Aside from pellet deliveries, Vermont Renewable Fuels is southern Vermont’s only certified Pellergy wood-pellet system installer. Pellergy, a wood-pellet boiler heating company out of Montpelier, produces the heating systems that Vermont Renewable Fuels install. They have installed over 100 systems in Vermont alone, including some modulatin and self-cleaning units. Many units are designed to heat residential buildings, while other units can generated up to 200,000 BTU’s, which could heat a 5,000 sq foot commercial building.
“If you have an existing oil boiler, or a wood boiler, we can actually convert it for you,” said Benoit. “That is the most affordable system. Buderus systems for example are very easily convertible. But not every model is convertible, so we can include a boiler and take our your existing boiler.”
Benoit stated that he experiences a 50-50 ratio of oil boiler conversions to complete installations. Some local installations include one of Burr and Burton’s dormitories, The Manchester Chamber of Commerce, and rk Miles, Inc.
Although the concept of originated in the United States during the oil crisis of the 1970’s, Europe is now the stronghold of this industry, where populations have been much more motivated to explore alternative heat sources due to consistently high oil costs. Tens of thousands of European homes are heated with pellet boilers and stoves, with Austria manufacturing many of the available models.
That is not to say that it is not a growing trend in our own country. Benoit pointed to 2007 as a huge year for Vermont in the wood pellet industry, and business has been steadily on the rise.
“There are more systems being installed every month, every week. There are a lot of elementary schools and high schools that are now heated using pellet boilers,” said Benoit. “We deliver to plenty of churches and affordable housing sites as well, along with commercial buildings and homes.”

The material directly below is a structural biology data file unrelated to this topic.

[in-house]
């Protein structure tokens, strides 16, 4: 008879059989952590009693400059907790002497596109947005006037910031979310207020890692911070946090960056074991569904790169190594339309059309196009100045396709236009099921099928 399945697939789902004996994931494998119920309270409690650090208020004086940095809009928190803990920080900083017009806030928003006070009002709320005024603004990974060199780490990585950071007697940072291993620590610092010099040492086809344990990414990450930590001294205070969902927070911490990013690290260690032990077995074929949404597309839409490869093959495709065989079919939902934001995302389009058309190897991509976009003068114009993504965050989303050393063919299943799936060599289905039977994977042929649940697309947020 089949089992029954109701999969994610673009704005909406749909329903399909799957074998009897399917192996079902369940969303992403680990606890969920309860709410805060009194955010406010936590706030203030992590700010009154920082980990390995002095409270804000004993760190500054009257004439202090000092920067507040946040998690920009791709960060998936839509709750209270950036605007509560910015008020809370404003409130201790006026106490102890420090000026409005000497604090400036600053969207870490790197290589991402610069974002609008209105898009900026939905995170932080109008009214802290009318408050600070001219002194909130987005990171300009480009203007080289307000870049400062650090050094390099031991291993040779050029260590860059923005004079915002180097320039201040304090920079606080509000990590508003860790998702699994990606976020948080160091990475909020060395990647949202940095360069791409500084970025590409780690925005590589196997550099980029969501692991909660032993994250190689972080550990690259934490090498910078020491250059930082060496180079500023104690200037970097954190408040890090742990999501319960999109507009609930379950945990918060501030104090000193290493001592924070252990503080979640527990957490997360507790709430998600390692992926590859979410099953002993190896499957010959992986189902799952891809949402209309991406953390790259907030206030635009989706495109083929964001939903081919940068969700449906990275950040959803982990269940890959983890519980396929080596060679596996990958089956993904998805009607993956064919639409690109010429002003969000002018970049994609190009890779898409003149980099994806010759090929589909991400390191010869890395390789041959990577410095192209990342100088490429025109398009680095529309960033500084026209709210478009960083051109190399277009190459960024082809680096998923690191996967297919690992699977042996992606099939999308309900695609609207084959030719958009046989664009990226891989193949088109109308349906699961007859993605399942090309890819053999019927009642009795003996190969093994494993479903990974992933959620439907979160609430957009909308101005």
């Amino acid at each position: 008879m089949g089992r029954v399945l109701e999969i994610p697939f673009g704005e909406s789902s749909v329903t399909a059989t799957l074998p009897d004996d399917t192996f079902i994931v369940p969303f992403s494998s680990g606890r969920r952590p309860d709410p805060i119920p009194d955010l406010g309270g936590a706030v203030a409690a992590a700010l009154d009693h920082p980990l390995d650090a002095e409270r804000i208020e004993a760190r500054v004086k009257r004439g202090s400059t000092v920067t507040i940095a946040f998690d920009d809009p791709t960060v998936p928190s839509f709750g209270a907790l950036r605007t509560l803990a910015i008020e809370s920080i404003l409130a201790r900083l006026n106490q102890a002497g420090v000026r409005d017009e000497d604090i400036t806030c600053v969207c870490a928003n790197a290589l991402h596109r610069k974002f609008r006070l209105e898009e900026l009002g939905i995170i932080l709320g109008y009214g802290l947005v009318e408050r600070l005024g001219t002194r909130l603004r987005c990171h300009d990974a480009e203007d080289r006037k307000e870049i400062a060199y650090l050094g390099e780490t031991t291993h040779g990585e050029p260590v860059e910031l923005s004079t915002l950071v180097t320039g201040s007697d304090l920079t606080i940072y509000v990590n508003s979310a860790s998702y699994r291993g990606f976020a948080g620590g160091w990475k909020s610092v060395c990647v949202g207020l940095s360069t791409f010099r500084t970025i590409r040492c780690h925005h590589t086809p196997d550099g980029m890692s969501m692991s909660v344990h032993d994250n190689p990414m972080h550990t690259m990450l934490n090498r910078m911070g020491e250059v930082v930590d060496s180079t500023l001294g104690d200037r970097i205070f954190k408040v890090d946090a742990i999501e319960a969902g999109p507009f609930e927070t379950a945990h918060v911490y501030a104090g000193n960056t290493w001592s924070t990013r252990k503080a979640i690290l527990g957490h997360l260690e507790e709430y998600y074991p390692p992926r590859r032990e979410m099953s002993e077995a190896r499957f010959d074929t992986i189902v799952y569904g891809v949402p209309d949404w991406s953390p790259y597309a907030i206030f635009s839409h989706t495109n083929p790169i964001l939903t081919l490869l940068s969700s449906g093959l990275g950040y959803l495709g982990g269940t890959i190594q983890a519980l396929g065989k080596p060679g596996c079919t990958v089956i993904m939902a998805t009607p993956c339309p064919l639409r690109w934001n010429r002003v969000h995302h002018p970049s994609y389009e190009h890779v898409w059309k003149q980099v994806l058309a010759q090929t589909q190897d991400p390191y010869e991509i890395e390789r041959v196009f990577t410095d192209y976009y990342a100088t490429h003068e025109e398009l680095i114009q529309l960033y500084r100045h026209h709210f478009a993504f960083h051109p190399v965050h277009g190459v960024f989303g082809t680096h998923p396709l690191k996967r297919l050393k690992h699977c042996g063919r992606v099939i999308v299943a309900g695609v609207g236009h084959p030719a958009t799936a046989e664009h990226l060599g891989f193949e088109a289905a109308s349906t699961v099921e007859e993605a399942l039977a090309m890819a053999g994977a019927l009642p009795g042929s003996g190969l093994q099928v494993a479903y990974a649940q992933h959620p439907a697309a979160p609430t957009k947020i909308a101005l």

“I don’t think it has even started to take off yet,” he added. “It’s a matter of education, trying to get people to understand how they work, how easy they are, how reliable they are.”
One disadvantage that Benoit pointed out is the up-front installation costs. Without taking into account the installation itself, run anywhere from around $4500 to nearly $14,000. Yet as he also said, the average return on investments is three to five years. Another issue can be space, with crawl spaces and low-ceilinged basements providing an obstacle. To combat this Benoit’s company can install adjustable steel bulk boilers.
Mike Kilburn of Dees Electric in Manchester installs geothermal heat pumps into people’s homes that allow homeowners to utilize solar heat stored underground in soil or rock to heat their homes. As a fellow advocate of renewable energy, he had his own thoughts on the wood pellet industry.
“It certainly has its market, said Kilburn. But when asked if the wood pellet industry was poised for an upward swing in popularity, he stated, “I would think so, but with current market prices that might more difficult to achieve than it would have been two or three years ago. When we were looking at pre-buys in the $5.50 range, everything else looked good. Now a barrel of oil is under $70 — that’s a huge difference.”
Said Benoit, “Wood pellets are equal to an oil cost of $2.20 per gallon, so as long as oil stays higher than that, pellets are more economical. And it compares to about $1.90 a gallon for propane.”
At the time of this article, residential heating oil is $3.17 per gallon, with residential propane coming in at $3.12 per gallon.